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Climate scientists are much better at the forecasting game than economists says a new study Image: Eileen Sanda via Wikimedia Commons

Climate scientists are much better at the forecasting game than economists says a new study
Image: Eileen Sanda via Wikimedia Commons

By Kieran Cooke

Hold up the trophy. Open the champagne. Climate scientists have easily won the game. According to a recent study, when it comes to the accuracy of forecasts and projections, the climate side is much better at the game  than the economists’ team.

London, 14 March – The study, by the New Economics Foundation (NEF), a UK based independent think-tank, examines the accuracy and precision of projections made by both climate scientists and economists over the past 20 years.

First, the economists. The study looked at measures commonly used in long term UK government economic modelling and decision making, using 1995 as a baseline: the population forecast for England and the forecast for the UK Treasury’s  debt to Gross Domestic Product (GDP) ratio.

In the US, the forecasts on oil prices over the period made by the US Energy Information Administration (EIA) were also examined.

Economic inaccuracies

The NEF finds the economists’ projections both inaccurate and imprecise in all three areas.  The economists saw the population of England growing at a fairly modest level from 1995 to the present – from around 49 million 20 years ago to 51.5 million now.

In fact England’s population has risen steeply, particularly over the past 10 years and is now approaching 54 million.  The UK Treasury’s forecasts on the GDP to forecasts on the debt to GDP ratio fared no better, displaying “a bias towards optimism in government economic forecasts” says the study.

Meanwhile the crystal ball gazing of economists at the EIA was a miserable failure: they predicted oil prices rising on a gentle curve in the 15 years 1995 to 2010. In fact prices have been extremely volatile, rising at some points by more than five times the predicted figure.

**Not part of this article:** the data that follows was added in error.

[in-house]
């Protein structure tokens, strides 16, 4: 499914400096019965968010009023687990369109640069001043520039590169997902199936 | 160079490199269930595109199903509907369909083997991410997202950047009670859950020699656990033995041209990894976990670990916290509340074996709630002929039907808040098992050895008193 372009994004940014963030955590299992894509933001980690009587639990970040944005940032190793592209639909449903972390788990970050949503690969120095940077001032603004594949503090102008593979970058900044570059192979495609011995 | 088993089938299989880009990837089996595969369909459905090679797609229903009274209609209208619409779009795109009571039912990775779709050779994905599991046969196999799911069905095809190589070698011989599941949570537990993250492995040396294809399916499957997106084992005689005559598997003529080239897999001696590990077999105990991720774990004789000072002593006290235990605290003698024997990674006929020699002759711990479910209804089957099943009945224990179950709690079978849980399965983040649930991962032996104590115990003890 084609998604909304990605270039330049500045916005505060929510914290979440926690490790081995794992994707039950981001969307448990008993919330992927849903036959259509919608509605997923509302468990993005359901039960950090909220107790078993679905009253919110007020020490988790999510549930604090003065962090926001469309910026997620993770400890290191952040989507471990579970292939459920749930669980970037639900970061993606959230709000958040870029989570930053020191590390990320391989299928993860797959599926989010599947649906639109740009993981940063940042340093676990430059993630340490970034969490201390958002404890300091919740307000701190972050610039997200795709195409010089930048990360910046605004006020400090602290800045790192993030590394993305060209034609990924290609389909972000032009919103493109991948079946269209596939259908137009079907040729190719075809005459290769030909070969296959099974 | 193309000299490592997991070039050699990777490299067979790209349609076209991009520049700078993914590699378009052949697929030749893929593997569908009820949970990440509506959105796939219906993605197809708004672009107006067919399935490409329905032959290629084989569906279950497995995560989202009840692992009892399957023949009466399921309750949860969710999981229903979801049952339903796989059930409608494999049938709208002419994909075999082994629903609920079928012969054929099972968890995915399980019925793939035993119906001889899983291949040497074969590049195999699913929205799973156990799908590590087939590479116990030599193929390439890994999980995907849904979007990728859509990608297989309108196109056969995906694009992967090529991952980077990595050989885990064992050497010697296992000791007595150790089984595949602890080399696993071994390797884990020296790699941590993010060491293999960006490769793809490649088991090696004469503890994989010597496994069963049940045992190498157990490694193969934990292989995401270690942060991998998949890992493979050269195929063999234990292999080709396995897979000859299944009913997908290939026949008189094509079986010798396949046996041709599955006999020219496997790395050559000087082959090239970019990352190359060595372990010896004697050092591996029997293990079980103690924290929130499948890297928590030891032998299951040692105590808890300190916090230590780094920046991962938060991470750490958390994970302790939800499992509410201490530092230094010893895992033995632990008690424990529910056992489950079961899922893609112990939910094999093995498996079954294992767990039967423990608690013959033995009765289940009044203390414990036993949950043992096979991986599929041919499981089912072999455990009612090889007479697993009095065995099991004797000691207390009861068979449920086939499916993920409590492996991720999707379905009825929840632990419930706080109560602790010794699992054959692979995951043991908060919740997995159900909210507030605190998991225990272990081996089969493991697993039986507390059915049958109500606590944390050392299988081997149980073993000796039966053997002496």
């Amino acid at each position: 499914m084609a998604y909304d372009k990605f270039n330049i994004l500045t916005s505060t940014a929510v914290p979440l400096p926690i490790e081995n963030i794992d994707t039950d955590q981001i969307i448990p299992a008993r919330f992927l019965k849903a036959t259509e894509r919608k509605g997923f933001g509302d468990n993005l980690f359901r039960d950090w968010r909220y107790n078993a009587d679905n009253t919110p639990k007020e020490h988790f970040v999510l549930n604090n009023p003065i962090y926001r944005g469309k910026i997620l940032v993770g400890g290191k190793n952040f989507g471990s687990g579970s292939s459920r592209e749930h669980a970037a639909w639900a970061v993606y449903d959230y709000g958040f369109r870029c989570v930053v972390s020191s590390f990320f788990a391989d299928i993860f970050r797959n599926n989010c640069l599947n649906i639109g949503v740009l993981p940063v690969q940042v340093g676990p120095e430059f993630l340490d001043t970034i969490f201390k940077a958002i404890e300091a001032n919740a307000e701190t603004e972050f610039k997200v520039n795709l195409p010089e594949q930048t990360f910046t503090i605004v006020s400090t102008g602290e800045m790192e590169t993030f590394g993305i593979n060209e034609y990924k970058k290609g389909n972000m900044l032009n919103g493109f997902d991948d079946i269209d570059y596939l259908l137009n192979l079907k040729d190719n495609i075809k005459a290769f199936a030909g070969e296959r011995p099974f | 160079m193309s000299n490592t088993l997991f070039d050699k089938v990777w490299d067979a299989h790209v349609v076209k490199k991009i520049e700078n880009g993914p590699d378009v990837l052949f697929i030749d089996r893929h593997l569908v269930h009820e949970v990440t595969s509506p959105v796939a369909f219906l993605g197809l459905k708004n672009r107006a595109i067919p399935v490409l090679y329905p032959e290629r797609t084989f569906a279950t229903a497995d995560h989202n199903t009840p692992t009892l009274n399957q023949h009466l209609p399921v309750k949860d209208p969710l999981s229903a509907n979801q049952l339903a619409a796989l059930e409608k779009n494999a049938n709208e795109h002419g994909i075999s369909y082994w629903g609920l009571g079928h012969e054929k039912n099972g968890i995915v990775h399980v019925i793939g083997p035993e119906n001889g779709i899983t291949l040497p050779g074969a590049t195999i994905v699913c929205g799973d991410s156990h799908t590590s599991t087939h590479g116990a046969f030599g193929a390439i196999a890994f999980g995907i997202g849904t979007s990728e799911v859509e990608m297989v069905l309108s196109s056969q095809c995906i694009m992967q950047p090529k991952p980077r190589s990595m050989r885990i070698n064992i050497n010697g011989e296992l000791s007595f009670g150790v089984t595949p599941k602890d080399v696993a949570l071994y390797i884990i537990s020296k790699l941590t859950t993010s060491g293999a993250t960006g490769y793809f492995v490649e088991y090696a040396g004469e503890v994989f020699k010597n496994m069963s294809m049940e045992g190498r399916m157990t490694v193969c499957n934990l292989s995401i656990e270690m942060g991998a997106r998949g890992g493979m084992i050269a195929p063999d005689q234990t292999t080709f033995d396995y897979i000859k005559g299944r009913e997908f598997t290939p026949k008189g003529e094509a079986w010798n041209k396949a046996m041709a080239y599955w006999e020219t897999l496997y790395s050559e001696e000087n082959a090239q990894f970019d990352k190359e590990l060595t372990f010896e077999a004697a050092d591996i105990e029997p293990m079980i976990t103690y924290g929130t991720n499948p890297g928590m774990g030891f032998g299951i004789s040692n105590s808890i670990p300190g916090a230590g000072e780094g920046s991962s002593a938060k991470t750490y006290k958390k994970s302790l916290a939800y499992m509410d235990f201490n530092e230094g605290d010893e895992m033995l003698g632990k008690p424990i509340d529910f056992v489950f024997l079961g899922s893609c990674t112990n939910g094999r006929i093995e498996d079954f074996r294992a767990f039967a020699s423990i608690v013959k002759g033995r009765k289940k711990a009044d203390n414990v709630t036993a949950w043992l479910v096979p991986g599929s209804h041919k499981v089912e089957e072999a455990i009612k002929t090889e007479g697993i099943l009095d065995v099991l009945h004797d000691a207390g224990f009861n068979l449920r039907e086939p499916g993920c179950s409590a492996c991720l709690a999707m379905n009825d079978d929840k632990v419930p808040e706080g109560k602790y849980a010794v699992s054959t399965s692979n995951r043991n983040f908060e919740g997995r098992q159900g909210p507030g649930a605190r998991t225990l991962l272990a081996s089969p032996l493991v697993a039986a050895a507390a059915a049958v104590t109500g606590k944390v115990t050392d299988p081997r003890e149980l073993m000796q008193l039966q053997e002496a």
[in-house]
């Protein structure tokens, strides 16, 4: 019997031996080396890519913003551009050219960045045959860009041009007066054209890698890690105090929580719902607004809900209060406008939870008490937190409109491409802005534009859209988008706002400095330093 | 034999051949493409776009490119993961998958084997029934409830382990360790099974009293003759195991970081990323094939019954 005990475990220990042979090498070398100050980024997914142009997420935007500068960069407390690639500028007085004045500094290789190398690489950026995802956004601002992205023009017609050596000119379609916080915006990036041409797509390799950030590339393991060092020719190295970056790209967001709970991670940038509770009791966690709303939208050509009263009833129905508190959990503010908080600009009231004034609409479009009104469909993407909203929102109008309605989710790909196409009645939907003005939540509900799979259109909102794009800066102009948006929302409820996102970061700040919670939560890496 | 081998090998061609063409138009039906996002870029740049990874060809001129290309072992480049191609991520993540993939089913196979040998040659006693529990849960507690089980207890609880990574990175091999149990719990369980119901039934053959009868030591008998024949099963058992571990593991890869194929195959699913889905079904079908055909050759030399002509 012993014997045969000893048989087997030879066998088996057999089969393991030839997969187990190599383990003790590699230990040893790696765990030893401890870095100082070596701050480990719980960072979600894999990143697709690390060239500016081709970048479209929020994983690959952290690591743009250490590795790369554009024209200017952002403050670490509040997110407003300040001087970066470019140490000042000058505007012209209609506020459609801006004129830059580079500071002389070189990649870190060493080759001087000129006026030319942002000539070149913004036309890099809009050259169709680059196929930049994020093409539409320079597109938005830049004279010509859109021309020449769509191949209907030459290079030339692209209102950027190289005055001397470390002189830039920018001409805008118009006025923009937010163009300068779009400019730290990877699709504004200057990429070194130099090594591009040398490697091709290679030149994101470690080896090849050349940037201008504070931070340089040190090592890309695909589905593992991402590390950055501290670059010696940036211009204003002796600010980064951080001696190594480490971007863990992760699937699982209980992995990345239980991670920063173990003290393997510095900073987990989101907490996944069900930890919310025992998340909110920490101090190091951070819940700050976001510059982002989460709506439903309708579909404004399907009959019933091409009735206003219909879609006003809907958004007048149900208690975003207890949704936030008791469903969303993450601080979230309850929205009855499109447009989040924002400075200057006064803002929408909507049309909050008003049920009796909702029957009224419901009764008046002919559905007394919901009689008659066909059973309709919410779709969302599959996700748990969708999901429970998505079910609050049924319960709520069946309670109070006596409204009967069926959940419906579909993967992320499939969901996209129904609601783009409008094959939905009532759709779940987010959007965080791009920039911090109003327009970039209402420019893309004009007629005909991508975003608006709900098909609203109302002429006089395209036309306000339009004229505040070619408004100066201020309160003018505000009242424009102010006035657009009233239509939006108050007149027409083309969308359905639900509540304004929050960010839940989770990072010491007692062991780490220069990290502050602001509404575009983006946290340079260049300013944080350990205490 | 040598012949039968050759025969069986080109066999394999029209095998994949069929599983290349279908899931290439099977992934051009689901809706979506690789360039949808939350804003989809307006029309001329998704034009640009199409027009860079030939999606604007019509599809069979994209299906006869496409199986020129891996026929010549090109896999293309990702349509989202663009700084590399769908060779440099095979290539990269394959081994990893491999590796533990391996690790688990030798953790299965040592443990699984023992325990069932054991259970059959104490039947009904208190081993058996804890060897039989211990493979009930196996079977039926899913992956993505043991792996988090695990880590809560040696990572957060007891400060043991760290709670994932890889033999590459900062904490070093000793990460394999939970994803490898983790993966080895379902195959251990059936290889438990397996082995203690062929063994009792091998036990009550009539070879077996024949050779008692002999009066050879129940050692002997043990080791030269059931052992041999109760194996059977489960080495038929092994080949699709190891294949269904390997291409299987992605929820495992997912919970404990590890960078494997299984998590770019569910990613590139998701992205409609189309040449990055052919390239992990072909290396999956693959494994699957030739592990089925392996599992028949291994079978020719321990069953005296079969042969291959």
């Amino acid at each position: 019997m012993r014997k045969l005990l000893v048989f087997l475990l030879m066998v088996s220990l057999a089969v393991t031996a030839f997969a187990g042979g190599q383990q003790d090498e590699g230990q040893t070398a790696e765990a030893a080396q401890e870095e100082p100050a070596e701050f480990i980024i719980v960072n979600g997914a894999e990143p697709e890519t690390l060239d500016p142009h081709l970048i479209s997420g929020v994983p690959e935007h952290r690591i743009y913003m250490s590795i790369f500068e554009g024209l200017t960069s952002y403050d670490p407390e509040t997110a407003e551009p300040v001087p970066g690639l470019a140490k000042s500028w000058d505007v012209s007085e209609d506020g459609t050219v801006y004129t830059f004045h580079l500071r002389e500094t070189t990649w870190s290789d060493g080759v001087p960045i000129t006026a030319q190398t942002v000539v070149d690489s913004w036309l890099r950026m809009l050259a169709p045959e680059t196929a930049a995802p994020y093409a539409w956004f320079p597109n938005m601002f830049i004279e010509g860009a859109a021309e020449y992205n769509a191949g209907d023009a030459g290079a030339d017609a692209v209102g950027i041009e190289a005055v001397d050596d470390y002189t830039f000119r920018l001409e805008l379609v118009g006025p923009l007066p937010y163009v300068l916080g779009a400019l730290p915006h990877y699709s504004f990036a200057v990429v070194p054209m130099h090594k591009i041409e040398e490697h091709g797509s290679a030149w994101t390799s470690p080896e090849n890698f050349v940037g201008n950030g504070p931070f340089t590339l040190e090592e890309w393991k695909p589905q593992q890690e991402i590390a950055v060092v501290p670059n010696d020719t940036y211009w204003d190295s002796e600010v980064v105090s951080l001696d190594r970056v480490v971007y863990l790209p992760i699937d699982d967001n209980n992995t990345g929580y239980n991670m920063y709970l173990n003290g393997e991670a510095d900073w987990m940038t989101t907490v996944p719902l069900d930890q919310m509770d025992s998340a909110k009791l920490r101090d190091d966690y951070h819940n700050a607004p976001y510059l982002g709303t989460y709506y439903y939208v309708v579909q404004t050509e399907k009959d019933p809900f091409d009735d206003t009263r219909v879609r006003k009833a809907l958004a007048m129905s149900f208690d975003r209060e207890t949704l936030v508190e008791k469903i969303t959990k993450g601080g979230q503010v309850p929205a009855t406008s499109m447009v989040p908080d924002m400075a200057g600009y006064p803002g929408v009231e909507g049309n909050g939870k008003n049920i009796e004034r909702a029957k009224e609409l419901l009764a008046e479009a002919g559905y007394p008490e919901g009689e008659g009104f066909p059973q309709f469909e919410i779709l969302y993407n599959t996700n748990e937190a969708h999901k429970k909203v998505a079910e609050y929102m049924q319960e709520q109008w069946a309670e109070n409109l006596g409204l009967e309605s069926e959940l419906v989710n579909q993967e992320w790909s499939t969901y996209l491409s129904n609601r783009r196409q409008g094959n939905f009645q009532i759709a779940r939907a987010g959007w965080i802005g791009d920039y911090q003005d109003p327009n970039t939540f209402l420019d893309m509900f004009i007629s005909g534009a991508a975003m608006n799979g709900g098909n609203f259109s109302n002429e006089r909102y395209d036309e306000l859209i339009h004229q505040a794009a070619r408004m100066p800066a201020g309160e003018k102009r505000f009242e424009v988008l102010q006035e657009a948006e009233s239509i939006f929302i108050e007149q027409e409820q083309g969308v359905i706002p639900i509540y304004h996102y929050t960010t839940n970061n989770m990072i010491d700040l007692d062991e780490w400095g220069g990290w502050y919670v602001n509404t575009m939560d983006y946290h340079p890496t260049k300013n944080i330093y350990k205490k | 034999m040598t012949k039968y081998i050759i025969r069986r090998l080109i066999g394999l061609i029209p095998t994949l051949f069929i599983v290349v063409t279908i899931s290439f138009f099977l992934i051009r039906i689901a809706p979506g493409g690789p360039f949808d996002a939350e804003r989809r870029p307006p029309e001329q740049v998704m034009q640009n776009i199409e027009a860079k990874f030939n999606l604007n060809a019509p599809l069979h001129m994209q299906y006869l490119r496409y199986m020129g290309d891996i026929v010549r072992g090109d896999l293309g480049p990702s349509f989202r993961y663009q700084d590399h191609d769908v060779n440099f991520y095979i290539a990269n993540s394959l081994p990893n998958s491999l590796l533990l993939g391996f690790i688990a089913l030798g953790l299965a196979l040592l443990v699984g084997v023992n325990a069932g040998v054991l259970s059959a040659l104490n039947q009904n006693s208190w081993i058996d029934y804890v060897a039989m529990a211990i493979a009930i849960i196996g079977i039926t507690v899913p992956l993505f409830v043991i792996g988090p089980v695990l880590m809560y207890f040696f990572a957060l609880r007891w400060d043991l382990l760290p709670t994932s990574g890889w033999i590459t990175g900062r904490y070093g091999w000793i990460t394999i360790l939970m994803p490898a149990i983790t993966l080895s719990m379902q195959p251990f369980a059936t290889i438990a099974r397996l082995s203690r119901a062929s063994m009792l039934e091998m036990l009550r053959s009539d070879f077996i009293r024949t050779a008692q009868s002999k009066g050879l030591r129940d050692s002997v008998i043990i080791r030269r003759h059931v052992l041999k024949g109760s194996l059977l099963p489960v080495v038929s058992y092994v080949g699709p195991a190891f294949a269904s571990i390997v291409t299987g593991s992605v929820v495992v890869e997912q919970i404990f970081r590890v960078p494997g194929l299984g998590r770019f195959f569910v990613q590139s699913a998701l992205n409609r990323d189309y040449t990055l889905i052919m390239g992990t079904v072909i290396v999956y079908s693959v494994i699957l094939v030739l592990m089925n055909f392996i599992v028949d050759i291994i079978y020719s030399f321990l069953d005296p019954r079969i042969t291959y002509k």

And of course, the most damning judgement of the financial boffins forecasting skills is the failure of nearly all economic pundits to predict the 2008 recession.

Better projections

Contrast this with predictions made by climate scientists over the past 20 years, in particular those made by the Intergovernmental Panel on Climate Change (IPCC).

Again the NEF looks at three specific areas of projection – carbon concentration in the atmosphere, the temperature anomaly and forecasts since 1995 of sea level rise.  There can be no doubt of the result, says the study.

“Climate models outperform major economic forecasts on accuracy… global temperature, sea level and carbon concentration have all risen within the ranges originally forecast (by the IPCC) in 1995.”

While on one level this can be looked at as a bit of amusing sparring between two academic disciplines, there is serious business going on here.

The NEF makes the point that despite the dubious track record of economic forecasting, many government policy decisions are based on the data offered up.

Devious deniers

Meanwhile the climate deniers have succeeded in highlighting the narrow bands of uncertainty in the work of climate scientists – stalling action on the issue. Sections of the media collude in this process.

“This emphasis on uncertainty has a negative impact on climate progress” says the report. “It slows down environmental policy and corrodes the public will to act.”

The NEF draws attention to the IPCC’s 5th Assessment Report and its revised estimate of certainty – up to 95% – that humans have been the main cause of global warming from 1950 to the present.

“This 95% has a precise scientific meaning. It is higher than the certainty that vitamins are good for your health and equivalent to the certainty that cigarettes cause lung cancer.”

Despite this, the climate denial bandwagon continues to roll along.

“We often hear the argument that climate models are too uncertain to bother taking action, but this is not borne out by the facts” says Aniol Esteban, the head of environmental economics at the NEF.

“We can’t go on making huge policy and investment decisions based on financial advice no more reliable than a coin flip, while at the same time discrediting climate models with a 20 year track record of accuracy. The double standard has to end now.” – Climate News Network